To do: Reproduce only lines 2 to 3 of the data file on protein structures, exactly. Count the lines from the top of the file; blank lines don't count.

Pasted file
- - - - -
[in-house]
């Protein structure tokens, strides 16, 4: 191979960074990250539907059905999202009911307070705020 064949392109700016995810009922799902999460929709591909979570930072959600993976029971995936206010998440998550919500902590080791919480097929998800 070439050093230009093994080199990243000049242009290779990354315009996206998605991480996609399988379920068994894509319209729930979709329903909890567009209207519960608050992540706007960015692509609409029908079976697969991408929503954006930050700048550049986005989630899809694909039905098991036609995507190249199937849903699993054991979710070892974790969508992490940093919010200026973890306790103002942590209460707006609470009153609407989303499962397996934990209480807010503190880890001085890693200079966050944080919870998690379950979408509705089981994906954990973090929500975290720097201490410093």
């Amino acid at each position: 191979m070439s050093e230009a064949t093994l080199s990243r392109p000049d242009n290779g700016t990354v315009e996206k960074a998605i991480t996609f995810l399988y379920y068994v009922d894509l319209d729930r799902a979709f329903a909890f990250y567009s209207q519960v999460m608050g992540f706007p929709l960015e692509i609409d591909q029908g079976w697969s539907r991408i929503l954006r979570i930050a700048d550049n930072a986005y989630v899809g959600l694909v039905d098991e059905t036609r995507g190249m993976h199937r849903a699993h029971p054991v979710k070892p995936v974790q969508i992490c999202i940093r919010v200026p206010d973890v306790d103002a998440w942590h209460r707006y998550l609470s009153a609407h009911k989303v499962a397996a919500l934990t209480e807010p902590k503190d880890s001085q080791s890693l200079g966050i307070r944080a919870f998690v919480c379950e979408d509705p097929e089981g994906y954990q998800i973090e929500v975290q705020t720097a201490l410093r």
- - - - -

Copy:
């Protein structure tokens, strides 16, 4: 191979960074990250539907059905999202009911307070705020 064949392109700016995810009922799902999460929709591909979570930072959600993976029971995936206010998440998550919500902590080791919480097929998800 070439050093230009093994080199990243000049242009290779990354315009996206998605991480996609399988379920068994894509319209729930979709329903909890567009209207519960608050992540706007960015692509609409029908079976697969991408929503954006930050700048550049986005989630899809694909039905098991036609995507190249199937849903699993054991979710070892974790969508992490940093919010200026973890306790103002942590209460707006609470009153609407989303499962397996934990209480807010503190880890001085890693200079966050944080919870998690379950979408509705089981994906954990973090929500975290720097201490410093």
């Amino acid at each position: 191979m070439s050093e230009a064949t093994l080199s990243r392109p000049d242009n290779g700016t990354v315009e996206k960074a998605i991480t996609f995810l399988y379920y068994v009922d894509l319209d729930r799902a979709f329903a909890f990250y567009s209207q519960v999460m608050g992540f706007p929709l960015e692509i609409d591909q029908g079976w697969s539907r991408i929503l954006r979570i930050a700048d550049n930072a986005y989630v899809g959600l694909v039905d098991e059905t036609r995507g190249m993976h199937r849903a699993h029971p054991v979710k070892p995936v974790q969508i992490c999202i940093r919010v200026p206010d973890v306790d103002a998440w942590h209460r707006y998550l609470s009153a609407h009911k989303v499962a397996a919500l934990t209480e807010p902590k503190d880890s001085q080791s890693l200079g966050i307070r944080a919870f998690v919480c379950e979408d509705p097929e089981g994906y954990q998800i973090e929500v975290q705020t720097a201490l410093r």